A searching question

I use Google all the time, as many people do. It is, more or less, the way I navigate around the vastness of the Web. But there is one obvious feature that seems to still be missing, a feature I would use constantly if only it existed. I’ve been waiting patiently for it to show up for years now, but still no luck.

Quite often when you’ve typed in a series of keywords, and you find yourself running down the list of responses, deciding which ones to click on, you suddenly realize that your search has become entangled by a “false positive” – a result you specifically weren’t looking for, but which returns lots of hits – hits which to you are just clutter. What you’d like to do is surgically remove this clutter from your results list, while keeping the rest of your list intact.

And as far as I can tell there is no way to use Google to do that.

For example, just today I was doing a search that contained the term “futuristic map”. After about three pages of results, I realized I was getting tripped up by the fact that there are so many copy-cat “this day in history” sites, all of which seem to have the following entry for January 25:

1942 Thailand declared war on the Allies.When war broke out in Europe in September 1939, Thailand declared its neutrality, much to the distress of France and England. Both European nations had colonies surrounding Thailand and hoped Thailand would support the Allied effort and prevent Japanese encroachment on their Pacific territory. But Thailand began moving in the opposite direction, creating a “friendship” with Japan and adding to its school textbooks a futuristic map of Thailand with a “Greater Thailand” encroaching on Chinese territory.

What I’d like to do is exclude references to Thailand from my search. But a search for “futuristic map” -Thailand won’t give me that. Instead, it gives me a completely new list, with all the results in a different order. So that promising result that I was thinking of going back to click on a minute ago in the old results list is not at a corresponding place in the new results list. Bummer.

What I really want is an option to cull the list I already have: Keep everything in my results list just the way it was a moment ago, but just don’t show me those entries which contain “Thailand”.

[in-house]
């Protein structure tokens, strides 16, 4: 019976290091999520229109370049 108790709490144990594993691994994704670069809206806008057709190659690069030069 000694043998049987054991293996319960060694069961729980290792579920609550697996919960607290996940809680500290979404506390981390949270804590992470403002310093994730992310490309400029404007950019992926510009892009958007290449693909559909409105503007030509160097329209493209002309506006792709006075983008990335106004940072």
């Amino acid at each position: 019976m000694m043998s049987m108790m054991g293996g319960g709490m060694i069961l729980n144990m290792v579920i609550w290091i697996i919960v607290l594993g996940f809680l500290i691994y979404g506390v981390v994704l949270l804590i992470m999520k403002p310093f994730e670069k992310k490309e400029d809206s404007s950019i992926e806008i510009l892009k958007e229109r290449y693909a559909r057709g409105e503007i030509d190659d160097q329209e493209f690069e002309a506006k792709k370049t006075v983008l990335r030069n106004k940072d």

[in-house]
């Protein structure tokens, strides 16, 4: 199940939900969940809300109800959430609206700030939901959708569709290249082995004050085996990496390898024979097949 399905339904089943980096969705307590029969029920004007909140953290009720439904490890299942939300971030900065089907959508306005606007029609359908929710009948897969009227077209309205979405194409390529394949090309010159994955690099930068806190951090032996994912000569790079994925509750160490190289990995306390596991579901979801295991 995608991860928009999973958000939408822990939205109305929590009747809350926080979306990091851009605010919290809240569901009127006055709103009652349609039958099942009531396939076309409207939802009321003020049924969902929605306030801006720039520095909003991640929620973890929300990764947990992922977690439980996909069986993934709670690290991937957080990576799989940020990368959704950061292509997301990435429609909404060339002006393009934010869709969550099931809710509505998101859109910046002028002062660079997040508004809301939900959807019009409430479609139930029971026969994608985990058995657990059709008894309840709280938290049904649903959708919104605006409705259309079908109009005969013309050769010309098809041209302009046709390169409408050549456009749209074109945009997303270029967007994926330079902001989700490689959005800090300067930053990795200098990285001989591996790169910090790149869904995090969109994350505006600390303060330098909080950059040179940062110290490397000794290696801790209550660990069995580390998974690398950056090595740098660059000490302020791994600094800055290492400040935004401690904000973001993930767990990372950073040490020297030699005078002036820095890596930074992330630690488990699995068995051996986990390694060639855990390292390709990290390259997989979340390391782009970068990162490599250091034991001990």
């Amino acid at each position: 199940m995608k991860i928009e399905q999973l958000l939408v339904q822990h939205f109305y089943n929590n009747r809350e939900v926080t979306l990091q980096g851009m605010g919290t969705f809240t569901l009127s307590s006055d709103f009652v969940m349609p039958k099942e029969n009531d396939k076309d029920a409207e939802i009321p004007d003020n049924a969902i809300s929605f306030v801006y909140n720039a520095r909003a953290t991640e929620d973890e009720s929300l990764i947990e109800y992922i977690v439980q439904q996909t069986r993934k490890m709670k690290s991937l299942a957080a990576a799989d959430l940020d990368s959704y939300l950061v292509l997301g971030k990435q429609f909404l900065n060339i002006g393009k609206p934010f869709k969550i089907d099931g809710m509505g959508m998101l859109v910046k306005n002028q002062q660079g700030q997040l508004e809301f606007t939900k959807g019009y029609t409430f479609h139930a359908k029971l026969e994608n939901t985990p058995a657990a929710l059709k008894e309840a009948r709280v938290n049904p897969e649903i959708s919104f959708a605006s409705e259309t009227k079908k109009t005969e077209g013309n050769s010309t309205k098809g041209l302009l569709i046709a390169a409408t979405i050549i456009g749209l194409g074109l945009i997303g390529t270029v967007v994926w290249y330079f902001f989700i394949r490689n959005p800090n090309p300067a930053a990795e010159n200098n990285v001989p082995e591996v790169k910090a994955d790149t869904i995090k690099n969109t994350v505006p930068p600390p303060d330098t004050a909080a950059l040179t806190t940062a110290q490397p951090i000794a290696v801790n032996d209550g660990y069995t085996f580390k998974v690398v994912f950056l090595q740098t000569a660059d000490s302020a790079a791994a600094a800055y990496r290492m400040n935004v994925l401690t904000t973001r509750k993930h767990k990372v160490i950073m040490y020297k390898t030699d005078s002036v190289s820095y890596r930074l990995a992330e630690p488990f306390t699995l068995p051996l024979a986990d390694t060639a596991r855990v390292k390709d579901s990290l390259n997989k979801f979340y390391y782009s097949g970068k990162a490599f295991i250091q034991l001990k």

If I had something like this, I could start broad and gradually narrow down my search, while making use of my mental place memory to check back on interesting results I saw a few minutes ago.

I suppose I could write a program to do this for myself – get Google to give me a huge list of hits, and then do my own keyword filtering from that. But isn’t that the kind of thing my search engine should be doing for me?

Or am I asking for too much?

3 thoughts on “A searching question”

  1. Would it be good enough if adding negative terms didn’t change the order of the results all that much? It seems like a reasonable thing to desire in a search.

  2. It seems to be part of a related problem, that the more Google’s algorithm becomes complex, the less predictable it becomes. And to be used effectively as a tool, you need to be able to anticipate what effect your actions will have. For example, sometimes I get back results that say “this search word is only in pages that link to this page.” But if I can’t control what words I want to see on the page that comes up, I’m not controlling anything, really about the search. So I can’t narrow down my results with any confidence that what I expect will happen, really will happen.
    This may be a problem with AI in general in software. For a lot of things we don’t want another moody, unpredictable person-like-thing in the way of getting our jobs done. We just want a more effective hammer.

  3. Ultimately, what I really like to have is a database-query-like front-end (e.g. SQL) + Google’s search engine back-end. This could be a very powerful and flexible combination (and would certainly incorporate your “-” operator).

    Thus, people already familiar with SQL could program as such, and for others they could perform the ordinary search term query (which ought to be easily implementable on top of SQL).

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